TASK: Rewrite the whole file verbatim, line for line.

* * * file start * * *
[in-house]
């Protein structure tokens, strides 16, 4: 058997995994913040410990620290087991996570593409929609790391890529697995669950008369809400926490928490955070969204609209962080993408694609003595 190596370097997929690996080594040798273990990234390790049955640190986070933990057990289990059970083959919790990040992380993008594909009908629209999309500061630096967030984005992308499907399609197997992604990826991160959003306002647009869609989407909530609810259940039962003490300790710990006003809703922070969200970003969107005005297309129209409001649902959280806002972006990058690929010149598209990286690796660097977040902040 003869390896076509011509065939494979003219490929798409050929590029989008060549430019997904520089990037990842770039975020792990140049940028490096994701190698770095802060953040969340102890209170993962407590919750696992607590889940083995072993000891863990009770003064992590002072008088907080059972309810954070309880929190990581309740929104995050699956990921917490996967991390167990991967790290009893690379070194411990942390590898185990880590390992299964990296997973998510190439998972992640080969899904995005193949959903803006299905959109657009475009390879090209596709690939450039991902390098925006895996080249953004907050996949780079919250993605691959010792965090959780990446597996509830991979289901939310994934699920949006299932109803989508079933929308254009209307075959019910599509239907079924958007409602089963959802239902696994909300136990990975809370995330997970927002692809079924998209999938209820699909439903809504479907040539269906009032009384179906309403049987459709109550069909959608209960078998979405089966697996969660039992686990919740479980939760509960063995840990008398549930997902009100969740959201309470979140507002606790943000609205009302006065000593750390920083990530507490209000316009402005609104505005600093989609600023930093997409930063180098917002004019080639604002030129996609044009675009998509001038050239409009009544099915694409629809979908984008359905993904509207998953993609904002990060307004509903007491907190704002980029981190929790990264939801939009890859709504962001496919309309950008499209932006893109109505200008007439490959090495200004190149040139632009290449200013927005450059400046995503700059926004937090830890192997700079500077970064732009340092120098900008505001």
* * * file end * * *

[in-house]
């Protein structure tokens, strides 16, 4: 058997995994913040410990620290087991996570593409929609790391890529697995669950008369809400926490928490955070969204609209962080993408694609003595 190596370097997929690996080594040798273990990234390790049955640190986070933990057990289990059970083959919790990040992380993008594909009908629209999309500061630096967030984005992308499907399609197997992604990826991160959003306002647009869609989407909530609810259940039962003490300790710990006003809703922070969200970003969107005005297309129209409001649902959280806002972006990058690929010149598209990286690796660097977040902040 003869390896076509011509065939494979003219490929798409050929590029989008060549430019997904520089990037990842770039975020792990140049940028490096994701190698770095802060953040969340102890209170993962407590919750696992607590889940083995072993000891863990009770003064992590002072008088907080059972309810954070309880929190990581309740929104995050699956990921917490996967991390167990991967790290009893690379070194411990942390590898185990880590390992299964990296997973998510190439998972992640080969899904995005193949959903803006299905959109657009475009390879090209596709690939450039991902390098925006895996080249953004907050996949780079919250993605691959010792965090959780990446597996509830991979289901939310994934699920949006299932109803989508079933929308254009209307075959019910599509239907079924958007409602089963959802239902696994909300136990990975809370995330997970927002692809079924998209999938209820699909439903809504479907040539269906009032009384179906309403049987459709109550069909959608209960078998979405089966697996969660039992686990919740479980939760509960063995840990008398549930997902009100969740959201309470979140507002606790943000609205009302006065000593750390920083990530507490209000316009402005609104505005600093989609600023930093997409930063180098917002004019080639604002030129996609044009675009998509001038050239409009009544099915694409629809979908984008359905993904509207998953993609904002990060307004509903007491907190704002980029981190929790990264939801939009890859709504962001496919309309950008499209932006893109109505200008007439490959090495200004190149040139632009290449200013927005450059400046995503700059926004937090830890192997700079500077970064732009340092120098900008505001």